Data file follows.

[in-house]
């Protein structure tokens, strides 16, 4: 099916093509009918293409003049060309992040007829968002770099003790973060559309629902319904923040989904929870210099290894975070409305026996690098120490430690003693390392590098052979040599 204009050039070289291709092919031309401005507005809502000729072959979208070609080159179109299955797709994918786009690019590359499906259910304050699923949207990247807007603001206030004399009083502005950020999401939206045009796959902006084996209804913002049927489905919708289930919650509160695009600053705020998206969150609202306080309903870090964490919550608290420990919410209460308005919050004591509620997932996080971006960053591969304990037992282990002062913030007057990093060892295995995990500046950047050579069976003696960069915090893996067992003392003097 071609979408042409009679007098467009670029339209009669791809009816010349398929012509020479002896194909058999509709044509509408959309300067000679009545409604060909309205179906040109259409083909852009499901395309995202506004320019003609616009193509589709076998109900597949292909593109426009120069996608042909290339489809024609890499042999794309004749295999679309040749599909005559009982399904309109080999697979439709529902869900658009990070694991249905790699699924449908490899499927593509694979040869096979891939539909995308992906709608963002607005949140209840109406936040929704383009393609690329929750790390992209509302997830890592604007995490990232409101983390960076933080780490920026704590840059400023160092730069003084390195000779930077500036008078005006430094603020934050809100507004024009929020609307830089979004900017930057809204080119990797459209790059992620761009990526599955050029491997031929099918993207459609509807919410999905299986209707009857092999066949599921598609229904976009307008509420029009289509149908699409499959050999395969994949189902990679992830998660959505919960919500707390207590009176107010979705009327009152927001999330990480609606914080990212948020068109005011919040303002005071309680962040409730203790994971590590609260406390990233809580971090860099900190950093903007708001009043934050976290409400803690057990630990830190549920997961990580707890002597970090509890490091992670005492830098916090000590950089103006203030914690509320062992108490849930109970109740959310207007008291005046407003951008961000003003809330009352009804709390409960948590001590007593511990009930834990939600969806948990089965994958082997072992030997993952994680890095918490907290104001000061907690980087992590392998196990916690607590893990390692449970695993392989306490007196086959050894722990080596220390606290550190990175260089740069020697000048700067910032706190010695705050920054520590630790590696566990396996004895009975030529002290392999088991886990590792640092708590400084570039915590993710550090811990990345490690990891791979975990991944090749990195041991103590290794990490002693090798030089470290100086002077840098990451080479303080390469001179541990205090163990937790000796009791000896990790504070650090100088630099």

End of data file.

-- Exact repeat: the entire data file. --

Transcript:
[in-house]
């Protein structure tokens, strides 16, 4: 099916093509009918293409003049060309992040007829968002770099003790973060559309629902319904923040989904929870210099290894975070409305026996690098120490430690003693390392590098052979040599 204009050039070289291709092919031309401005507005809502000729072959979208070609080159179109299955797709994918786009690019590359499906259910304050699923949207990247807007603001206030004399009083502005950020999401939206045009796959902006084996209804913002049927489905919708289930919650509160695009600053705020998206969150609202306080309903870090964490919550608290420990919410209460308005919050004591509620997932996080971006960053591969304990037992282990002062913030007057990093060892295995995990500046950047050579069976003696960069915090893996067992003392003097 071609979408042409009679007098467009670029339209009669791809009816010349398929012509020479002896194909058999509709044509509408959309300067000679009545409604060909309205179906040109259409083909852009499901395309995202506004320019003609616009193509589709076998109900597949292909593109426009120069996608042909290339489809024609890499042999794309004749295999679309040749599909005559009982399904309109080999697979439709529902869900658009990070694991249905790699699924449908490899499927593509694979040869096979891939539909995308992906709608963002607005949140209840109406936040929704383009393609690329929750790390992209509302997830890592604007995490990232409101983390960076933080780490920026704590840059400023160092730069003084390195000779930077500036008078005006430094603020934050809100507004024009929020609307830089979004900017930057809204080119990797459209790059992620761009990526599955050029491997031929099918993207459609509807919410999905299986209707009857092999066949599921598609229904976009307008509420029009289509149908699409499959050999395969994949189902990679992830998660959505919960919500707390207590009176107010979705009327009152927001999330990480609606914080990212948020068109005011919040303002005071309680962040409730203790994971590590609260406390990233809580971090860099900190950093903007708001009043934050976290409400803690057990630990830190549920997961990580707890002597970090509890490091992670005492830098916090000590950089103006203030914690509320062992108490849930109970109740959310207007008291005046407003951008961000003003809330009352009804709390409960948590001590007593511990009930834990939600969806948990089965994958082997072992030997993952994680890095918490907290104001000061907690980087992590392998196990916690607590893990390692449970695993392989306490007196086959050894722990080596220390606290550190990175260089740069020697000048700067910032706190010695705050920054520590630790590696566990396996004895009975030529002290392999088991886990590792640092708590400084570039915590993710550090811990990345490690990891791979975990991944090749990195041991103590290794990490002693090798030089470290100086002077840098990451080479303080390469001179541990205090163990937790000796009791000896990790504070650090100088630099």